At the adult plant stage for the combined field data, only two models showed significant and accurate results, BCART and RF with an accuracy of 0.73 and 0.72, respectively (see Supplementary Table S3). Specificity was very low-to-medium for all the four assessed models, and the Null accuracy was higher than 0.5 and reached to 0.67. All models efficiently identified resistant accessions with specificities higher than 0.88. Modeling of field data per location/environment (Table 4) showed different patterns. Accuracy from modeling Marchouch was significantly higher than Null model with an accuracy of 0.81 and Kappa of 0.53.

## Discussion

The good development of scald under natural infection in Holetta-Ethiopia and under artificial inoculation with the use of overhead sprinklers irrigation system in Morocco allowed reliable screening of FIGS and GCP subsets. Over the two cropping seasons, scald appeared as a permanent threat to barley in Ethiopia while in Morocco its natural development was more sporadic in time and space. The surveys conducted in North African countries during 1990–1994 through UNDP-ICARDA project on cereals and food legume diseases showed that scald is a major disease of barley in Tunisia, but in Morocco, infections were observed only once out of five years (unpublished data). Epidemics were observed in 1998 in Eritrea, Ethiopia, Turkey, Tunisia, and Morocco56. During 2018 and 2019, the visits of farmers’ fields in many regions of Morocco showed a low incidence of scald with fields showing medium severity including in mountainous and semi-arid regions (unpublished data). All released varieties in Morocco are moderately to highly susceptible to scald57, and host plant resistance was chosen as the most-appropriate approach for integrated management of the disease.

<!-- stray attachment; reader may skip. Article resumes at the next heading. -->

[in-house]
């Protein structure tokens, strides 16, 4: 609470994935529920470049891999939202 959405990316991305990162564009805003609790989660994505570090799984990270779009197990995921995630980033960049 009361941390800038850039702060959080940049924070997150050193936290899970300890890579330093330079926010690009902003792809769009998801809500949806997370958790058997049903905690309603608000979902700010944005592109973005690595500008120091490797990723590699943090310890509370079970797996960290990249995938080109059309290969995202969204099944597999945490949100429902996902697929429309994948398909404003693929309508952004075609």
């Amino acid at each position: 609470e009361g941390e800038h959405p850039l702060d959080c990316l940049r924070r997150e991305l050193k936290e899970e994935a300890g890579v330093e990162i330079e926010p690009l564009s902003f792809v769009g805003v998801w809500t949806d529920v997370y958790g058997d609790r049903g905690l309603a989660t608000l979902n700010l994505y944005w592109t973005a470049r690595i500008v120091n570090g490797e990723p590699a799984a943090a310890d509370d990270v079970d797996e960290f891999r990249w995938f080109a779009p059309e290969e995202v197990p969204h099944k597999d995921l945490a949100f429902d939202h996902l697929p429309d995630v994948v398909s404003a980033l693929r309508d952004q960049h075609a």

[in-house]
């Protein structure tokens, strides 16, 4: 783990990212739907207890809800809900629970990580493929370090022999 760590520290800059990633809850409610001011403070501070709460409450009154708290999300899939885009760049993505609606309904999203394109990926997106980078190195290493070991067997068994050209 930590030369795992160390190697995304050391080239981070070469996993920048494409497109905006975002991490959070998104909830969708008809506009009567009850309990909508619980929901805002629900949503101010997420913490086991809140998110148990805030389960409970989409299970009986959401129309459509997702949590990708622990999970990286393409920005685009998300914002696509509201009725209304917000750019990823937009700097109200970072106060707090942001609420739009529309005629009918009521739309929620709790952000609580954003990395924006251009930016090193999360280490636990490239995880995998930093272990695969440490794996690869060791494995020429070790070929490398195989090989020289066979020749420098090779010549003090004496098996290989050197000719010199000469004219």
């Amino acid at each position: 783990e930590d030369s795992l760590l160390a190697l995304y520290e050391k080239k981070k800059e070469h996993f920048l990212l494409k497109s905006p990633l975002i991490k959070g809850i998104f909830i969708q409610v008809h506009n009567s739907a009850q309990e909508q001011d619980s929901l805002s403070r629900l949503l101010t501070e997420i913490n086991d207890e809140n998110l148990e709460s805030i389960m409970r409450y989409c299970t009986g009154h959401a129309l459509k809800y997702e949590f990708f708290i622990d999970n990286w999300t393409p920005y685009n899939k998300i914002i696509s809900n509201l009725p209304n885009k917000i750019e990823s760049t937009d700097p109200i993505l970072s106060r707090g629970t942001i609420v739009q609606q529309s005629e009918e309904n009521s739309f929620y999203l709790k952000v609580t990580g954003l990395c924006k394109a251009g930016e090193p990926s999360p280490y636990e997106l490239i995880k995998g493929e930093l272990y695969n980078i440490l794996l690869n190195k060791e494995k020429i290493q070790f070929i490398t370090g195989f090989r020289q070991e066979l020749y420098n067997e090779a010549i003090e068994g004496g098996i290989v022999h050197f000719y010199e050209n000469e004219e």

Our results showed that resistance was found in both FIGS and GCP subsets at the seedling and adult plant stages. The reaction to the disease differed between isolates, seasons, field locations, and between subsets at both stages. The differences in reactions could be attributed to virulence differences among the isolates at the seedling stage with isolate SC-511 being more aggressive than isolate SC-1122, and to differences in virulence spectra among scald field populations at the adult plant stage (Fig. 1). A similar finding was reported by Albustan et al.58, where they found 31% resistant genotypes at the adult plant stage and 19% at the seedling stage.

Although sources of resistance to scald were identified in both subsets at both stages, in general FIGS subset presented higher percentages of resistant accessions (54%) at both stages compared to GCP subset (45%). Likewise, 26% accessions in a Spanish barley core collection41, and 13% landraces from a set of lines derived from Syrian and Jordanian landraces43 were resistant to scald. Our study is the first attempt to compare FIGS to another subset, and the results are supporting the efficiency of this approach in mining genebank collections. Several other studies have shown the limitation of the core collection approach for identifying and searching for rare and adaptive alleles59,60,61. In addition, the core collection and the GCP reference set derived from it are targeting higher overall diversity of the accessions, while FIGS is targeting the diversity for resistance to scald. However, more research is needed to assess the efficiency of both GCP and FIGS of finding different effective genes for adaptive traits such as resistance to scald. Furthermore, genotyping and association mapping studies could decipher if resistance is conditioned by new resistance genes or by new allelic variants of the existing resistance genes.